The saloons abounded, offering every type of entertainment you could want, gambling, keno, craps, chuck-a-luck, roulette and of course a multitude of “ladies of the evening.” Beer was sold in wagons in Bastion Square, regardless of the fact there were 14 saloons on Johnson between Wharf and Government.

There were one or two memorable entertainment palaces, such as the famous Savoy, run by Black Jack McDonnell and the California Saloon, run by the feisty, tassle-hatted Andy Bechtel. The Savoy, located on Government, between Yates and Johnson, a first class music hall and our only burlesque house boasted standing room only on opening night. The raised, private boxes along the sides of the theatre, even had curtains up to keep them really secluded.

There were girls onstage, skits and jokes as raw as the patrons could take, with bouncers on hand to throw out the drunks who got rowdy. The California, on the corner of Johnson and Waddington Alley, was memorable because of its most notorious employee, the original Annie Rooney, a transvestite, who played the piano in the bar, between pints that is. Her fame as a piano player faded long before her reputation as having served six months in the United States Navy before her sex was discovered.

The most notable thing about a saloon was usually its stink, which wafted out into the street, almost felling you as you walked by. It was a musty odor, damp and clammy, an odor compounded of sawdust, tobacco juice, malt, metal polish and whisky. Of course the fast style of living was bound to rub off on some of the more impressionable local types and when a few of the young bloods of Victoria got into trouble over gambling debts, things were not quite so rosy.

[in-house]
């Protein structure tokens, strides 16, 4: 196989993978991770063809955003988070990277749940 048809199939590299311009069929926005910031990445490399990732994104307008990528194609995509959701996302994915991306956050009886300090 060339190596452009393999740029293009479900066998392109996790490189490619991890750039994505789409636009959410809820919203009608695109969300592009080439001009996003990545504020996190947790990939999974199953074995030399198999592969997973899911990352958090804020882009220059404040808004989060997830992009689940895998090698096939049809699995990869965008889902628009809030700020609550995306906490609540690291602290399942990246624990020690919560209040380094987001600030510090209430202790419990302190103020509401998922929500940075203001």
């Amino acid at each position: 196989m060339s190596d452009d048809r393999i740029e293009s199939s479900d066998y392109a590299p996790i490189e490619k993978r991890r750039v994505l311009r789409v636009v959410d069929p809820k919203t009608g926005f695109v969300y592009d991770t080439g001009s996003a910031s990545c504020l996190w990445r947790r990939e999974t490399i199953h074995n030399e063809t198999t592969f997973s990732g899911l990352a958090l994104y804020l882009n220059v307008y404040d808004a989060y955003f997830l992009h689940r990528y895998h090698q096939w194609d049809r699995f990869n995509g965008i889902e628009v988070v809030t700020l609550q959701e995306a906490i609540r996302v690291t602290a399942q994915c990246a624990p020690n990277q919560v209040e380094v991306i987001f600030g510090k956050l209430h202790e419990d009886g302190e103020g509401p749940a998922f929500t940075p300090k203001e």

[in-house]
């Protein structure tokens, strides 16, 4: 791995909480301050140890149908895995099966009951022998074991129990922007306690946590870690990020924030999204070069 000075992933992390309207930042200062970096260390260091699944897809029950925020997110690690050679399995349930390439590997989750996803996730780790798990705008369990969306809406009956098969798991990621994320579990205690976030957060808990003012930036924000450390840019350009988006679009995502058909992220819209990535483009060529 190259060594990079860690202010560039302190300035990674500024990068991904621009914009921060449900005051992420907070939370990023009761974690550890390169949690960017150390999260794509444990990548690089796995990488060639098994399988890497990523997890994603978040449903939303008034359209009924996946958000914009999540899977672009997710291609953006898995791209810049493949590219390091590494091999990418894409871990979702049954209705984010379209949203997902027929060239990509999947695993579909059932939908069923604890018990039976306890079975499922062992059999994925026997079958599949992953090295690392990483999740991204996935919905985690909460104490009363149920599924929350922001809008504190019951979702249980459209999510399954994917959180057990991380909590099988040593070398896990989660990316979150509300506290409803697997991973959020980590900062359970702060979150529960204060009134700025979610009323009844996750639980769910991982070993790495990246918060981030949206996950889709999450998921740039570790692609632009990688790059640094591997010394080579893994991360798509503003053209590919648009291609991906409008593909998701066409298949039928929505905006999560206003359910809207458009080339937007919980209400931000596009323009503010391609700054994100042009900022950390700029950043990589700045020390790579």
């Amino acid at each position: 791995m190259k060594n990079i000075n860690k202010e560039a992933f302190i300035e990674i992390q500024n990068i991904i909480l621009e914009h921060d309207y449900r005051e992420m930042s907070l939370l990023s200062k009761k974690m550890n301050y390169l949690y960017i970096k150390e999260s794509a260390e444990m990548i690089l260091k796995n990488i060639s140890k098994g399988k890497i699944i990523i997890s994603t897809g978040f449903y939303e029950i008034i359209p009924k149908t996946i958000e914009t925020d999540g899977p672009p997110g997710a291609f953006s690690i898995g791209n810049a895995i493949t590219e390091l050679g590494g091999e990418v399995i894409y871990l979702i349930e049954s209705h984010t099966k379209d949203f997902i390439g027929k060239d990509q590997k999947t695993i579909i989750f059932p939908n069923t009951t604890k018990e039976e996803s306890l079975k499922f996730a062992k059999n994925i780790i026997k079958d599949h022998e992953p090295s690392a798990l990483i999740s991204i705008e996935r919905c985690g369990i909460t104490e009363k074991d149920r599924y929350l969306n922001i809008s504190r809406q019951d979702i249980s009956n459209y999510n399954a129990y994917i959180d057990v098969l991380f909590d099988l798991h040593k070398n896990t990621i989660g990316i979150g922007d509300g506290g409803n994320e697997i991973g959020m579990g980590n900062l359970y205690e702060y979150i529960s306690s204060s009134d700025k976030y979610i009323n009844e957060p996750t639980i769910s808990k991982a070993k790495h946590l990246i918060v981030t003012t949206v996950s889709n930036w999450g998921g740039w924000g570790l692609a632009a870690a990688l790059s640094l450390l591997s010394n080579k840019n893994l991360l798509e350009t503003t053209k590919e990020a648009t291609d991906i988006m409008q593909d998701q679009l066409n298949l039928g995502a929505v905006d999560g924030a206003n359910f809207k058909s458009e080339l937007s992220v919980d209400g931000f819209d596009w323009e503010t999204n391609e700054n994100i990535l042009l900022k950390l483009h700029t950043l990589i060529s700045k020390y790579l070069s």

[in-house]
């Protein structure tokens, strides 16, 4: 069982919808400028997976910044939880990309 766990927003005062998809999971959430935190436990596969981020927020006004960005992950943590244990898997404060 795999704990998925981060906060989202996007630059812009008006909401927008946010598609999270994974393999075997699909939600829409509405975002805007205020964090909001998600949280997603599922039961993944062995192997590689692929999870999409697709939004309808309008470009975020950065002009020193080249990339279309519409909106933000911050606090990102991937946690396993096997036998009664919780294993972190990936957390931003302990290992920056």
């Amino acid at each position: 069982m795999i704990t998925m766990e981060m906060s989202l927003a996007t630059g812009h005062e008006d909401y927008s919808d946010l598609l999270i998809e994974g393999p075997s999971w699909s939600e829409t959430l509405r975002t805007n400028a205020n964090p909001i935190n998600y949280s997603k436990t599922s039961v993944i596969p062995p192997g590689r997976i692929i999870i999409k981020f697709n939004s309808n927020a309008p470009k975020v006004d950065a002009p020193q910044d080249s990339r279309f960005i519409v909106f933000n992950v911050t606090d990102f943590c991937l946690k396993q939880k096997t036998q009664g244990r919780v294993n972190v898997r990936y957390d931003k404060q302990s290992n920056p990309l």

Drunkenness and crime of all types Increased to an alarming degree and stealing from the local firms to cover gambling losses was not uncommon. Yes, Victoria had indeed become a wide open city. With the petering out of the Klondike gold supply in the1890’s, activity in the town suddenly slowed down. The turn-of-the-century property boom ended at the same time the young men began to leave in droves for the First World War. The Ban the Bar crusade closed forever the swinging doors of the saloons, and along with them the many flimsy doors in the overblown hotel business. Two years of bone-dry prohibition finally put the finishing touches on closing the city, legally, that is.

We did, however, have one more brief but colorful chapter during the two-year dry period, before we began to completely rollup the sidewalks. Rum-running by our American neighbors to the south, was the order of the day. Victoria’s coastline lent itself well to such activities. Smuggler’s Cove, on Ten Mile Point earned the name any one of dozens of busy small bays could have claimed.

So you can see, if Victoria is rolling up her streets at eight, it isn’t that there are stodgy, far from it; they are just taking a well earned rest!